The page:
Backed by Wharton School alumni, this startup provides collateral-free loans to the needy to pay hospital bills
Financing the un-bankable: a goal most fintech companies seem to have these days. With the changing mobile and Internet landscape, there have been reforms in the way data is being aggregated and assimilated. It has, therefore, become pertinent for financial institutions to keep up with the transforming landscape.
In order to transform the way medical loans are processed, Arogya Finance was established. It is a platform that offers medical loans to those who are traditionally believed to be un-bankable. With Arogya, one doesn’t need collateral or income proof; the platform uses a risk assessment tool that allows them to finance people outside the formal banking system.
Cusp of the idea
The idea for Arogya Finance came to Jose Peter, who is also the Co-founder of Index Advisory, and has served on the board of several companies. He has also served as executive committee member of FIDC (Finance Industries Development Council), an apex organisation for financial service companies.
While developing a patient financing programme for a medical device company, Jose came across a disturbing statistic: in India, every year, over 40 million people fall into poverty, due to out-of-pocket spending on medical emergencies.
Realising that something needed to be done about this problem, he, along with Dheeraj Batra, who was working on the patient financing programme too, decided to work on Arogya Finance in 2013 in Mumbai.
Dheeraj is the Co-founder and VP Business Development at Arogya, and he has an MBA in entrepreneurship from The Wharton School, University of Pennsylvania and BS degrees in both Finance and Computer Science from the University of Maryland.
Working the math out
Arogya has partnered with hospitals and other healthcare providers to ensure that people can access medical loans for themselves and their families. They give out something known as the Arogya Card that offers pre-approved loans of upto Rs two lakh, at reasonable terms, to the card holder and his or her family.
The finance funds up to 100 percent of the patient’s medical bills at interest rates starting at zero percent. The tenures can vary from six to eight months. “The business model is structured in a way that it directly pays the medical bills of an individual to the hospital or the healthcare service provider,” says 59-year-old Jose.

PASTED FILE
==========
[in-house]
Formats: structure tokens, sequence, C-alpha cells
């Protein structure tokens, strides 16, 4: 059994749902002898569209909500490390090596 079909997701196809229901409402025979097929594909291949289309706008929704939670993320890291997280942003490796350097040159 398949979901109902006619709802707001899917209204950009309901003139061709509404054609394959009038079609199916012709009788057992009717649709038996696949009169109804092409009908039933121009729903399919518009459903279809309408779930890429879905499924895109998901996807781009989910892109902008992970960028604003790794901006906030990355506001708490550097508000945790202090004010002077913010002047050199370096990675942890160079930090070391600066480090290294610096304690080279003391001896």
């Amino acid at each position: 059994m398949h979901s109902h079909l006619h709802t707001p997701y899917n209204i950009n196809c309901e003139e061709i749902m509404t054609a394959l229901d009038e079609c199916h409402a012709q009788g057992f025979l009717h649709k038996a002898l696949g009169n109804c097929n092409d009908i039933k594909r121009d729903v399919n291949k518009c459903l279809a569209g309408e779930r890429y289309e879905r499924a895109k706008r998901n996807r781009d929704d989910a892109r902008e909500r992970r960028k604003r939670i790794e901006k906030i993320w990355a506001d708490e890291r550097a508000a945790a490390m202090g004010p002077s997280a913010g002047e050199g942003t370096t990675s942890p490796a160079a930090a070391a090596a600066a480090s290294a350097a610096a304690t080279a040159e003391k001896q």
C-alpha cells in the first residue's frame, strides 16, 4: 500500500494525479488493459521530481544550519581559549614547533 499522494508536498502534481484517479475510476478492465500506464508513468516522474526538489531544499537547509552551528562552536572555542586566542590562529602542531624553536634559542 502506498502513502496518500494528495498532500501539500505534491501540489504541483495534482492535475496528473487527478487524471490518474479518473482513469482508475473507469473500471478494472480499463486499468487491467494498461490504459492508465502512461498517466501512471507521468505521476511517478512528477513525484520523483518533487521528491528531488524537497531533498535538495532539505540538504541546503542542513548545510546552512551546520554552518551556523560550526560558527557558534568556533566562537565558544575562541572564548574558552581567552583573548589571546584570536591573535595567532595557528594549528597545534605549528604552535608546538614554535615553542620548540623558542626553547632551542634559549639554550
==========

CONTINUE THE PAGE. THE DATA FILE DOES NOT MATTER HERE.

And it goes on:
He adds that a psychometric test lies at the heart of the risk assessment process that tests the borrower’s integrity, intention to repay and the risk-taking nature. Personal discussion and field visits are also part of the processes.
Arogya Finance offers medical loans to uninsured patients. “In India, less than 15 per cent have some kind of health insurance. Even out of those who are insured, 95 per cent are under-insured by upto 60 per cent. Arogya caters to all these segments. For those who are insured, Arogya caters to their pre-existing diseases, uncovered ailments/costs etc.,” says Jose.
Bringing in an individual focus
However, giving out unsecured personal loans to relatively poor patients is a risky business. Systems and processes needed to be robust to manage the risk. Jose adds that one big differentiator they got in was shifting focus to the individual and not on the robustness of their documentation.
By focussing on the behavioural traits of individuals, they were able to maintain a 96-percent collection ratio.
Arogya Finances claims that its programmes and schemes have helped over 20,000 patients availing therapy. Till February, the team claims it disbursed 934 loans with an overall value of approximately 9.5 crore.
“Arogya Finance is present in 12 States. We market our offerings through major pharma players and hospital tie-ups, with over 250 physical locations, where our services are available. Most recent one being with Dr. Reddy’s Laboratories to facilitate medical loans for Resof, a drug for treatment of Hepatitis C virus (HCV) infection and a few other therapies,” adds Jose.
In the next three to five years, Arogya Finance aims to be a pan-India player, giving out 2.36 lakh loans and issuing 18 lakh Arogya Cards. Arogya Finance has been recognised as one of India’s unique social innovators by Innovations in Healthcare, an organisation founded by McKinsey, USAID & the World Economic Forum and Social Entrepreneurship Accelerator at Duke (SEAD).
The fintech landscape
Jan Dhan, Mundra, small finance bank and micro-banking organisations all are galvanising newer technologies to bring in momentum to the traditional financial models. The fintech space is currently at the cusp of disruption.
In 2014, investments in the segment shot up to $12 billion from $3 billion the previous year. It is believed that various verticals of the banking system will be broken down and made simpler with the use of technology. These include money transfers, account management, lending, and investments. The space is projected to grow at 48 percent year-on-year.
In the recent past, several startups that work on loan disbursement have raised funding, namely Rubique from Kalaari Capital and Finomena from Matrix Partners. There also is a significant rise in the P2P lending space, Mohandas Pai’s Aarin Capital has also funded Faircent, the P2P lending platform.